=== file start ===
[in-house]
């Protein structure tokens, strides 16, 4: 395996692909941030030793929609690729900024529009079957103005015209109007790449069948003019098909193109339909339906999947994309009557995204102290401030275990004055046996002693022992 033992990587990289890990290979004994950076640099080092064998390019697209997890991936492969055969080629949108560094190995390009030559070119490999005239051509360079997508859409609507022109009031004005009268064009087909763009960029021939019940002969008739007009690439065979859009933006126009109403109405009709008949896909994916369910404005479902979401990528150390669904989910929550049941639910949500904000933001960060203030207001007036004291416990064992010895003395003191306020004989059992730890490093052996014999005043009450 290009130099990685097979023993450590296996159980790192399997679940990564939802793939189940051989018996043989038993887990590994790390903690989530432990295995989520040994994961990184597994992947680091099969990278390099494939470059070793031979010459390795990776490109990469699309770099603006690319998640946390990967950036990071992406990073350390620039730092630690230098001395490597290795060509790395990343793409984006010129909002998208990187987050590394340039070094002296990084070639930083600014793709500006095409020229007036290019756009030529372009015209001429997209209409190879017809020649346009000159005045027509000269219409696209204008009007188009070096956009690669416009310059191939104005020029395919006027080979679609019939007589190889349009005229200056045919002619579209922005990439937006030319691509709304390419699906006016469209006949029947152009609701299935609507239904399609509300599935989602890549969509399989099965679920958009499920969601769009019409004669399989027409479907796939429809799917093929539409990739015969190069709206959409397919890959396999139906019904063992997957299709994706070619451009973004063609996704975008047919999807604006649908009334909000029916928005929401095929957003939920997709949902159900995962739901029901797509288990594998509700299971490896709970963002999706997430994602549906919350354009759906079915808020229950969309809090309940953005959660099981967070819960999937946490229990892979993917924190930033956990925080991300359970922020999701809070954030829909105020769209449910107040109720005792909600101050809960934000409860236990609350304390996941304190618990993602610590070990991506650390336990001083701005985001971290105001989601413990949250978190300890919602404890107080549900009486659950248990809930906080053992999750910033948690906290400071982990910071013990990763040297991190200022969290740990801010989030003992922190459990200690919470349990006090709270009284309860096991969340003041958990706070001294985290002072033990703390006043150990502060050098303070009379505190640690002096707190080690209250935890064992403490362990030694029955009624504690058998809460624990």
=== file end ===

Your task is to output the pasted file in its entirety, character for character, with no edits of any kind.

[in-house]
């Protein structure tokens, strides 16, 4: 395996692909941030030793929609690729900024529009079957103005015209109007790449069948003019098909193109339909339906999947994309009557995204102290401030275990004055046996002693022992 033992990587990289890990290979004994950076640099080092064998390019697209997890991936492969055969080629949108560094190995390009030559070119490999005239051509360079997508859409609507022109009031004005009268064009087909763009960029021939019940002969008739007009690439065979859009933006126009109403109405009709008949896909994916369910404005479902979401990528150390669904989910929550049941639910949500904000933001960060203030207001007036004291416990064992010895003395003191306020004989059992730890490093052996014999005043009450 290009130099990685097979023993450590296996159980790192399997679940990564939802793939189940051989018996043989038993887990590994790390903690989530432990295995989520040994994961990184597994992947680091099969990278390099494939470059070793031979010459390795990776490109990469699309770099603006690319998640946390990967950036990071992406990073350390620039730092630690230098001395490597290795060509790395990343793409984006010129909002998208990187987050590394340039070094002296990084070639930083600014793709500006095409020229007036290019756009030529372009015209001429997209209409190879017809020649346009000159005045027509000269219409696209204008009007188009070096956009690669416009310059191939104005020029395919006027080979679609019939007589190889349009005229200056045919002619579209922005990439937006030319691509709304390419699906006016469209006949029947152009609701299935609507239904399609509300599935989602890549969509399989099965679920958009499920969601769009019409004669399989027409479907796939429809799917093929539409990739015969190069709206959409397919890959396999139906019904063992997957299709994706070619451009973004063609996704975008047919999807604006649908009334909000029916928005929401095929957003939920997709949902159900995962739901029901797509288990594998509700299971490896709970963002999706997430994602549906919350354009759906079915808020229950969309809090309940953005959660099981967070819960999937946490229990892979993917924190930033956990925080991300359970922020999701809070954030829909105020769209449910107040109720005792909600101050809960934000409860236990609350304390996941304190618990993602610590070990991506650390336990001083701005985001971290105001989601413990949250978190300890919602404890107080549900009486659950248990809930906080053992999750910033948690906290400071982990910071013990990763040297991190200022969290740990801010989030003992922190459990200690919470349990006090709270009284309860096991969340003041958990706070001294985290002072033990703390006043150990502060050098303070009379505190640690002096707190080690209250935890064992403490362990030694029955009624504690058998809460624990």